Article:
Toronto Film Festival highlights, including 'The Hurt Locker,' 'JVCD,' and '$9.99'
Film festival confession: Sometimes, five or six or seven minutes into a screening, I know that I’ve made a terrible mistake. It’s not so much that the movie is definitively bad — who can tell after five or six or seven minutes? But something (the typeface of the credits? The music? The way the camera pans to an actor with a flourish that screams precious!) is giving me an allergic reaction, at least at that hour, at that point in my movie-going marathon. And the best thing I can do, both for myself and in fairness to the filmmaker who did the hard work, is to scram. Leave. Get some fresh air, get a coffee refill, choose another adventure in another screening room.
That was me and Lovely, Still. Ooh, bad choice. Martin Landau plays a lonely old man, and Ellen Burstyn plays an old woman who sneaks glances at him with a dewiness that announces, old-folks romance ahead! At least I’m guessing an old-folks romance was ahead. I sat through Landau’s very slow pantomime of a senior citizen getting out of bed, washing up, and shuffling off to work as a supermarket lackey — and then I bolted.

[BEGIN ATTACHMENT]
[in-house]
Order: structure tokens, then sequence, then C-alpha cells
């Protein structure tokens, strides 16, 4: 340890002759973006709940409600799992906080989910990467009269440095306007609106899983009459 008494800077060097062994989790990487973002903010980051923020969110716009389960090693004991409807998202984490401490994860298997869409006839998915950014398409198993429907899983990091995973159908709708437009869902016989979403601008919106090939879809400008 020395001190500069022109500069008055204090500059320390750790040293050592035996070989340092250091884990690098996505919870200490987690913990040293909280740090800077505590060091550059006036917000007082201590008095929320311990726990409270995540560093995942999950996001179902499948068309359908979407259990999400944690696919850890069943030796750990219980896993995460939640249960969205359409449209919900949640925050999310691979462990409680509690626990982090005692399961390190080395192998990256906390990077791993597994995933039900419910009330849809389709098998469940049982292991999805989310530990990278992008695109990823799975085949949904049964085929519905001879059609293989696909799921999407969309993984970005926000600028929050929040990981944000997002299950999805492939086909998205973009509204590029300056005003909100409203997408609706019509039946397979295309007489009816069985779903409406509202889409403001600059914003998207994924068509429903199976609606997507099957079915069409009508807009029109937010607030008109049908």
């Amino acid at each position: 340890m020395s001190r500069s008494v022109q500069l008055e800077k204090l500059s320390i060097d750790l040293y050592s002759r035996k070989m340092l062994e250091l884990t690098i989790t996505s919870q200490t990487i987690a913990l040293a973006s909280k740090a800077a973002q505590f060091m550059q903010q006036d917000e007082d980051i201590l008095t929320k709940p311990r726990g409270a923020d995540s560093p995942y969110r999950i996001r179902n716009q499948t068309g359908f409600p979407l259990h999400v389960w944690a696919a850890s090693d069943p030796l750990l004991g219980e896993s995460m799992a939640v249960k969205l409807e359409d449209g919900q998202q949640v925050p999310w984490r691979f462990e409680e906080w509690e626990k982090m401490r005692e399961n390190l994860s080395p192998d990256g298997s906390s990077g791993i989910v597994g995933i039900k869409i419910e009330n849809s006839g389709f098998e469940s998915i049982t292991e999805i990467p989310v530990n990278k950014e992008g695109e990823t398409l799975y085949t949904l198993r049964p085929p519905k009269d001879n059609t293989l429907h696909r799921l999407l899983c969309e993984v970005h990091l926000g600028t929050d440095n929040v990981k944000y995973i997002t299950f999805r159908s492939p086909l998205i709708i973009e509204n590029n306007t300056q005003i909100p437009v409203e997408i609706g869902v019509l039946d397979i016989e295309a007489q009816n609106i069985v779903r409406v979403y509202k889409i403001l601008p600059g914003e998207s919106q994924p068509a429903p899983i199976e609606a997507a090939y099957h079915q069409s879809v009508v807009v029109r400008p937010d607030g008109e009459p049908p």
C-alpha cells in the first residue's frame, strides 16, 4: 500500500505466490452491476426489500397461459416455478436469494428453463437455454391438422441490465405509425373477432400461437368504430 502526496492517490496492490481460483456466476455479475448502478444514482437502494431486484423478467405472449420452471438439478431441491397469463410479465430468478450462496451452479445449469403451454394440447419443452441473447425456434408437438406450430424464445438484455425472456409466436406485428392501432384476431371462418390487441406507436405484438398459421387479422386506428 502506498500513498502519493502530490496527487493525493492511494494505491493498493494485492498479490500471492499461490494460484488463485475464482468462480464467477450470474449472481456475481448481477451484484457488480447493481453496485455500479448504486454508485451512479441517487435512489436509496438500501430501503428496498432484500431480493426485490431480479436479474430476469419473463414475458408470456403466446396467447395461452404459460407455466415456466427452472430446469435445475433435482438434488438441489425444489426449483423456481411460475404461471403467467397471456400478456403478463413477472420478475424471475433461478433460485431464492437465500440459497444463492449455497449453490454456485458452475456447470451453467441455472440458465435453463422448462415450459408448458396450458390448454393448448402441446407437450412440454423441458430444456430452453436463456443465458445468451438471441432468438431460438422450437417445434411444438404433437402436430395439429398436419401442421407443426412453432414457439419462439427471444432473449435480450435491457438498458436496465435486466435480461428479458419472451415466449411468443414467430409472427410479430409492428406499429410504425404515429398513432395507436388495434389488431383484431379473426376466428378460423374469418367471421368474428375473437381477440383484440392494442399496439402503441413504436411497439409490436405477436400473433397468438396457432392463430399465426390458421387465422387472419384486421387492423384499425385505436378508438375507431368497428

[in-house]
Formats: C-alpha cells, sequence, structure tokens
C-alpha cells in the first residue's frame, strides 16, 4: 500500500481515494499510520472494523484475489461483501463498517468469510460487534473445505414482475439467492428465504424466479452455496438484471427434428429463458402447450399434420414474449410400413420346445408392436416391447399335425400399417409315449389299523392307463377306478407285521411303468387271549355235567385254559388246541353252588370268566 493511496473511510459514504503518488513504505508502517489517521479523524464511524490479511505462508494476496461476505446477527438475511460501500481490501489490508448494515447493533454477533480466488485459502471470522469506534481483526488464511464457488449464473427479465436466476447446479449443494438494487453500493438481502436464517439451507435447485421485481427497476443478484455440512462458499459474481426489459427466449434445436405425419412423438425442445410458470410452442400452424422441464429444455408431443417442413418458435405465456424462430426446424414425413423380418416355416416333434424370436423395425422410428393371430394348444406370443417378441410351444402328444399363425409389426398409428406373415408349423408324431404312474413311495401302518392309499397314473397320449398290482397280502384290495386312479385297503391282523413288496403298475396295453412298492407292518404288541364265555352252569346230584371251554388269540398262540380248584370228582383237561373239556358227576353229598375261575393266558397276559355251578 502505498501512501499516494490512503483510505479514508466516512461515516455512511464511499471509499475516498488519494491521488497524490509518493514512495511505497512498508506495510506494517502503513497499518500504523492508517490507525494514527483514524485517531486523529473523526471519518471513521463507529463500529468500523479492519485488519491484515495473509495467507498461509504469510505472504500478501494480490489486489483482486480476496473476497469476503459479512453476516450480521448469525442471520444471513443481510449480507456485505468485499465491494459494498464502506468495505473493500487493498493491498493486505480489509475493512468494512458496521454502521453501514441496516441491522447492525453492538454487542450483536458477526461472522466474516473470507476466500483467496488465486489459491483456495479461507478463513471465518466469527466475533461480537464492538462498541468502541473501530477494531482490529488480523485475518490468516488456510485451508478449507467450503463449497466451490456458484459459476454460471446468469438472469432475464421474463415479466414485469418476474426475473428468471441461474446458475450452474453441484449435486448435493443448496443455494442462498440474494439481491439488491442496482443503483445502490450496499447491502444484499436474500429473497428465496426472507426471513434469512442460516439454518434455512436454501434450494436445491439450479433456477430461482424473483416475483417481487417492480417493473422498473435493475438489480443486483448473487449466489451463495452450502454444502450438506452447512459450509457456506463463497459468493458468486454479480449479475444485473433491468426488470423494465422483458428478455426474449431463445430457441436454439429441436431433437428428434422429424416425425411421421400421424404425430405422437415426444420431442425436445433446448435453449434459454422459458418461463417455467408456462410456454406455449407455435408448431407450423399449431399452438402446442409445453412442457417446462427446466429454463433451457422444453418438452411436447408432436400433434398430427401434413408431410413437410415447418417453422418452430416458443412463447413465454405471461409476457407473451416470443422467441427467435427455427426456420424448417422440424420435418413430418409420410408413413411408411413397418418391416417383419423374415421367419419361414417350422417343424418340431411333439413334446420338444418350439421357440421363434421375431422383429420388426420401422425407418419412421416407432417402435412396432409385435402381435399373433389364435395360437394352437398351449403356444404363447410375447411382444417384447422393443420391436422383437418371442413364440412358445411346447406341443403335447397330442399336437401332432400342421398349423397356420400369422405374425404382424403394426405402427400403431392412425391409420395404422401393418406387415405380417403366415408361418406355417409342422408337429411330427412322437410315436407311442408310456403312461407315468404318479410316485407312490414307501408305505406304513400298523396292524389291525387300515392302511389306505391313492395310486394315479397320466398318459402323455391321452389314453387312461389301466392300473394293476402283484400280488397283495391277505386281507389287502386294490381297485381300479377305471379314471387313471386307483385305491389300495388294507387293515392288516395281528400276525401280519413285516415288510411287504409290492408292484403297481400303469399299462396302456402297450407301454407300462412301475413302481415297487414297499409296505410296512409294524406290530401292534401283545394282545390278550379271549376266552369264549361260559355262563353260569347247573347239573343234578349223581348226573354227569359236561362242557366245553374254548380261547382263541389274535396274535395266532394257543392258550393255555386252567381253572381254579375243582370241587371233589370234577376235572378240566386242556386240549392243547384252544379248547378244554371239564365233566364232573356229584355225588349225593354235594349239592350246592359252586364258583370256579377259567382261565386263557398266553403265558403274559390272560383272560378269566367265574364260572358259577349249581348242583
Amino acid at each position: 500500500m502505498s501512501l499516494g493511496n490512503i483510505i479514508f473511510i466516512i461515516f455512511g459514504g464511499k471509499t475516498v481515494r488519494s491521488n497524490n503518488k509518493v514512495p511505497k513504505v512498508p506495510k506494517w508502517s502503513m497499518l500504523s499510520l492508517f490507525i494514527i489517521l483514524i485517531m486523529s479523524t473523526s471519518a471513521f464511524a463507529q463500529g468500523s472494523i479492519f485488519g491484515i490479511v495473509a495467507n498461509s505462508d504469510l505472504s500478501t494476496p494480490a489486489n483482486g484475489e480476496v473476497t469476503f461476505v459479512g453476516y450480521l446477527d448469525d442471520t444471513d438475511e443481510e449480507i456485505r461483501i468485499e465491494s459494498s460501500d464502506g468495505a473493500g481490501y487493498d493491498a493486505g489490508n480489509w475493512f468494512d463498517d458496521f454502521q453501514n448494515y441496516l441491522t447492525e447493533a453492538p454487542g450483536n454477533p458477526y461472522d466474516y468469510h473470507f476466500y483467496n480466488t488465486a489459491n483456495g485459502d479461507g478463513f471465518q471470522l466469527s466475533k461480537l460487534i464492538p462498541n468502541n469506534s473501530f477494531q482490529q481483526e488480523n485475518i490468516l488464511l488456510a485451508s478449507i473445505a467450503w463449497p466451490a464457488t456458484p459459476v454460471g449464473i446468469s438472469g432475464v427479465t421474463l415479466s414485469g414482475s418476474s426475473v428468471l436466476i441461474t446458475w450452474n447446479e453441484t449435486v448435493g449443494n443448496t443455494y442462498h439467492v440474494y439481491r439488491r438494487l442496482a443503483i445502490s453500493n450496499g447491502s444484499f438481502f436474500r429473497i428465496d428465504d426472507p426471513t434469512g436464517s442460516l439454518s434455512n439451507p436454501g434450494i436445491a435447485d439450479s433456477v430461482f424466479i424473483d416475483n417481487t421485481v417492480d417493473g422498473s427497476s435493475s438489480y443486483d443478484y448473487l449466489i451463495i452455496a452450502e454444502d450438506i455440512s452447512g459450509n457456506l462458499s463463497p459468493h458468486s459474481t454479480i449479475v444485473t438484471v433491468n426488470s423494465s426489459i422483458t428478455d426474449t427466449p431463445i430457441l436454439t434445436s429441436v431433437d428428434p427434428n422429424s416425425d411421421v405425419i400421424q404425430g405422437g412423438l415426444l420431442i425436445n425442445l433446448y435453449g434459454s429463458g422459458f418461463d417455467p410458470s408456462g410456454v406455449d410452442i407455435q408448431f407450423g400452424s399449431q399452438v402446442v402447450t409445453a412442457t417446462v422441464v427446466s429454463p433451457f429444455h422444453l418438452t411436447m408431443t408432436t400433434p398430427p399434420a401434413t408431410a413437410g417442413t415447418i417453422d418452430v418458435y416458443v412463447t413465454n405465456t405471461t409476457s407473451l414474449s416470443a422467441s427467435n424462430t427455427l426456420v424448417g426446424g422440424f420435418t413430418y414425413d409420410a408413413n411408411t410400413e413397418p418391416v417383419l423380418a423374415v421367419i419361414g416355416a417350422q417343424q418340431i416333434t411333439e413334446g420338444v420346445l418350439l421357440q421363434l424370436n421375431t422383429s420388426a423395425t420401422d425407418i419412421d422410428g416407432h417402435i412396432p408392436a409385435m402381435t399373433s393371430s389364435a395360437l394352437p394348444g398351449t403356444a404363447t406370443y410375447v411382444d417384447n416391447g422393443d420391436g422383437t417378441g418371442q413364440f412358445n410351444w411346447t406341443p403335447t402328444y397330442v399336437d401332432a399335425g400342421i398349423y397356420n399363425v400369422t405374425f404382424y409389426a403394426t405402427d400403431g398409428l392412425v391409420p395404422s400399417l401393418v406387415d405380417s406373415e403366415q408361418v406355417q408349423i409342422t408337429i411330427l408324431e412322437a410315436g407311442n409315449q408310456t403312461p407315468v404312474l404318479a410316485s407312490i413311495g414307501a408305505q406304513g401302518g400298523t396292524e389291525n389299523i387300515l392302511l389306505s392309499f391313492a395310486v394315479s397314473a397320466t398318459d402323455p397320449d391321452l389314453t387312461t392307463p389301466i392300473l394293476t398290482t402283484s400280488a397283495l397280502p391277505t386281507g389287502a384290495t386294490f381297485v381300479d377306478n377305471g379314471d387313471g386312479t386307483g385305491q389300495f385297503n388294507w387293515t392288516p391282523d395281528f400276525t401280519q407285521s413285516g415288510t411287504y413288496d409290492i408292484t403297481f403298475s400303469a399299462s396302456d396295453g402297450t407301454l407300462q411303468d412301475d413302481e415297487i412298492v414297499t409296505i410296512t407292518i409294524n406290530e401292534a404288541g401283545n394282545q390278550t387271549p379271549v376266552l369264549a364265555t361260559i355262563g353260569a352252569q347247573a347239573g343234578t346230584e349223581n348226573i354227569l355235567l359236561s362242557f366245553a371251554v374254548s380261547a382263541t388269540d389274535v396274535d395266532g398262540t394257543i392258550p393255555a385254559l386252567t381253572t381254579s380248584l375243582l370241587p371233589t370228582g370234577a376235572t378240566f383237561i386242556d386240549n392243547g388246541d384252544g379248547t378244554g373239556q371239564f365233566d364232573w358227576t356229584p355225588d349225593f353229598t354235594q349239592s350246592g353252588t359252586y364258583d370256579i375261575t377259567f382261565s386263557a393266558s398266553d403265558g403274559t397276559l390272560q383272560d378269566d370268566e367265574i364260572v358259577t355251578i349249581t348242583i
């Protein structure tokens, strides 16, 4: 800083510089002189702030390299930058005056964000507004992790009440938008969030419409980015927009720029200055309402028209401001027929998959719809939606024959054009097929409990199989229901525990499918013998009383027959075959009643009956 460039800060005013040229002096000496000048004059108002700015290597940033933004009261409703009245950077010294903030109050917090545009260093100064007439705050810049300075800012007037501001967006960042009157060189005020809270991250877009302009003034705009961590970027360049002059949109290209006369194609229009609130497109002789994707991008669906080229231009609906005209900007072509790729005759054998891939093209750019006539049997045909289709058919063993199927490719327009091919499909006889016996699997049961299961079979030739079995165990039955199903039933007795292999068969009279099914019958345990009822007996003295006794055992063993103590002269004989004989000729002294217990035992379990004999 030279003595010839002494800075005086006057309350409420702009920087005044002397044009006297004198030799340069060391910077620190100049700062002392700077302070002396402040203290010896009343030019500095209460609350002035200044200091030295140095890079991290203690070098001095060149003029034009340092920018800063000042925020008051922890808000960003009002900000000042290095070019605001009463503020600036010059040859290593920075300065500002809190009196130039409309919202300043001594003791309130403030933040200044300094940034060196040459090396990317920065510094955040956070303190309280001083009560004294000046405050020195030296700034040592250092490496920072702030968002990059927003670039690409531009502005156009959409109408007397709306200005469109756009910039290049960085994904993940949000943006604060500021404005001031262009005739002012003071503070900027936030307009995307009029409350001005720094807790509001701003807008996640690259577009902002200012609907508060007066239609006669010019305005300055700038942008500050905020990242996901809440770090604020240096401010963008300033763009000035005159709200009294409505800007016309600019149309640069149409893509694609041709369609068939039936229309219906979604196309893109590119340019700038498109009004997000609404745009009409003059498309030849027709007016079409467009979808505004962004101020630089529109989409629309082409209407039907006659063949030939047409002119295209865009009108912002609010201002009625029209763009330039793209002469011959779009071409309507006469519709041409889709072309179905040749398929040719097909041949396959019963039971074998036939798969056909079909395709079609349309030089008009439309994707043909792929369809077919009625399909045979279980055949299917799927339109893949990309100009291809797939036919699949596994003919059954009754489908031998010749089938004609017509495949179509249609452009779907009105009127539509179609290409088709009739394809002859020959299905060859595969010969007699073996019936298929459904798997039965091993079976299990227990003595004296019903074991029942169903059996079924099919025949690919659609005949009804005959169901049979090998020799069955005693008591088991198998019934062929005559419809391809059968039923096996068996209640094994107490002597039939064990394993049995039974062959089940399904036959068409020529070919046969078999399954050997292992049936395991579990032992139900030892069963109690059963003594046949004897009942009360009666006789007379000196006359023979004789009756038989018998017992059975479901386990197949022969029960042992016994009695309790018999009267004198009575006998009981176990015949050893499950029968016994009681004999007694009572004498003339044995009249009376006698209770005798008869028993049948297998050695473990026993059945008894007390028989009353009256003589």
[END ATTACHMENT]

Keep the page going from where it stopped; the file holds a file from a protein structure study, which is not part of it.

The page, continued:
Here, after the jump, are three festival highlights — films that kept me glued to my seat:
1. The Hurt Locker. Jeremy Renner gives a knockoutperformance as an Army specialist in bomb disposal, on duty in Iraq.Every step he takes is truly a matter of life and death — for him aswell as for the soldiers he serves with. And this guy is a cowboy — inother words, a perfect protagonist for director Kathryn Bigelow, wholikes her filmmaking muscular, efficient, and stripped of falseflourishes: She compresses the anxiety and tension of battle into everyframe.
2. JCVD. As in Jean-Claude van Damme, natch. This fast,funny, and smart action concoction imagines what would happen if JCVDwere caught in an actual hostage situation in his actual Belgium. Theactual JCVD stars, and he’s by turns funny, nimble, knowing, gracious,and kickass.
3. $9.99 The title also happens to be the price of a bookthat promises to reveal the meaning of life, an answer of interest to amild-mannered twentysomething guy who lives at home with his blusteryfather. Both of whom are stop-motion animated creations, part of avivid universe of characters in search of contentment. Using the droll,wise stories of Etgar Keret as her guide, inventive Israeli filmmakerTatia Rosenthal concocts an artiful film that’s enchanted, enchanting,and meaningful, too.